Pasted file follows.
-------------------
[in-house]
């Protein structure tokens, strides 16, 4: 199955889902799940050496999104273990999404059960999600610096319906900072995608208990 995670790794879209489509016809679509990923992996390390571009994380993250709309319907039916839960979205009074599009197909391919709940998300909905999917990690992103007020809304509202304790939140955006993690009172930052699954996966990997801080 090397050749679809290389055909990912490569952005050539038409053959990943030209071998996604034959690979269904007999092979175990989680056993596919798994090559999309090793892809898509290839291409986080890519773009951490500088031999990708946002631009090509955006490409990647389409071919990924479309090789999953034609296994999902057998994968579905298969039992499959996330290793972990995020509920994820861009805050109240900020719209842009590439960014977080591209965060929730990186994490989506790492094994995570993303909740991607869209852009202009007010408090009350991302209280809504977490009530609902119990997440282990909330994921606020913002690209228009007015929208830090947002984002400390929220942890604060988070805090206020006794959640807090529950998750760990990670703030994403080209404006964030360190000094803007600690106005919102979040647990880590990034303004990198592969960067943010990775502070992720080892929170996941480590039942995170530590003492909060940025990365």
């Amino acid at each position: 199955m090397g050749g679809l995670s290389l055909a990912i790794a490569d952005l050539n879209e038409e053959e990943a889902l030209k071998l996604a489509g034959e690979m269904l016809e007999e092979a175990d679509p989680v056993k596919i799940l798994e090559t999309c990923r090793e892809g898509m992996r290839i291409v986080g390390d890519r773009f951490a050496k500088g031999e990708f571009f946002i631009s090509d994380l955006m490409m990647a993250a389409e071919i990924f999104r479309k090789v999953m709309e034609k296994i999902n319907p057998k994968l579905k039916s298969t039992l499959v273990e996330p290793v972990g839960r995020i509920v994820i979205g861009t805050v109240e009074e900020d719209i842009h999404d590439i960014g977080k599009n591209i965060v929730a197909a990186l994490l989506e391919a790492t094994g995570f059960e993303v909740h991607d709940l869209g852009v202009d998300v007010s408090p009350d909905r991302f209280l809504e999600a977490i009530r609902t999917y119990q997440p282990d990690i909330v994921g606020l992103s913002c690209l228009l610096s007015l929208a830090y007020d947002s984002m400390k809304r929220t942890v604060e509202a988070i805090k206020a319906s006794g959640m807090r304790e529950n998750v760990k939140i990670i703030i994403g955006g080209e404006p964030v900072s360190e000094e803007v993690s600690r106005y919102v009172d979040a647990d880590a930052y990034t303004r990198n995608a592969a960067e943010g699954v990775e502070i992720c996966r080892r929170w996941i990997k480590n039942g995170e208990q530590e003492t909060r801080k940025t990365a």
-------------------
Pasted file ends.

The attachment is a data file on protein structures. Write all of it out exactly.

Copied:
[in-house]
């Protein structure tokens, strides 16, 4: 199955889902799940050496999104273990999404059960999600610096319906900072995608208990 995670790794879209489509016809679509990923992996390390571009994380993250709309319907039916839960979205009074599009197909391919709940998300909905999917990690992103007020809304509202304790939140955006993690009172930052699954996966990997801080 090397050749679809290389055909990912490569952005050539038409053959990943030209071998996604034959690979269904007999092979175990989680056993596919798994090559999309090793892809898509290839291409986080890519773009951490500088031999990708946002631009090509955006490409990647389409071919990924479309090789999953034609296994999902057998994968579905298969039992499959996330290793972990995020509920994820861009805050109240900020719209842009590439960014977080591209965060929730990186994490989506790492094994995570993303909740991607869209852009202009007010408090009350991302209280809504977490009530609902119990997440282990909330994921606020913002690209228009007015929208830090947002984002400390929220942890604060988070805090206020006794959640807090529950998750760990990670703030994403080209404006964030360190000094803007600690106005919102979040647990880590990034303004990198592969960067943010990775502070992720080892929170996941480590039942995170530590003492909060940025990365």
């Amino acid at each position: 199955m090397g050749g679809l995670s290389l055909a990912i790794a490569d952005l050539n879209e038409e053959e990943a889902l030209k071998l996604a489509g034959e690979m269904l016809e007999e092979a175990d679509p989680v056993k596919i799940l798994e090559t999309c990923r090793e892809g898509m992996r290839i291409v986080g390390d890519r773009f951490a050496k500088g031999e990708f571009f946002i631009s090509d994380l955006m490409m990647a993250a389409e071919i990924f999104r479309k090789v999953m709309e034609k296994i999902n319907p057998k994968l579905k039916s298969t039992l499959v273990e996330p290793v972990g839960r995020i509920v994820i979205g861009t805050v109240e009074e900020d719209i842009h999404d590439i960014g977080k599009n591209i965060v929730a197909a990186l994490l989506e391919a790492t094994g995570f059960e993303v909740h991607d709940l869209g852009v202009d998300v007010s408090p009350d909905r991302f209280l809504e999600a977490i009530r609902t999917y119990q997440p282990d990690i909330v994921g606020l992103s913002c690209l228009l610096s007015l929208a830090y007020d947002s984002m400390k809304r929220t942890v604060e509202a988070i805090k206020a319906s006794g959640m807090r304790e529950n998750v760990k939140i990670i703030i994403g955006g080209e404006p964030v900072s360190e000094e803007v993690s600690r106005y919102v009172d979040a647990d880590a930052y990034t303004r990198n995608a592969a960067e943010g699954v990775e502070i992720c996966r080892r929170w996941i990997k480590n039942g995170e208990q530590e003492t909060r801080k940025t990365a």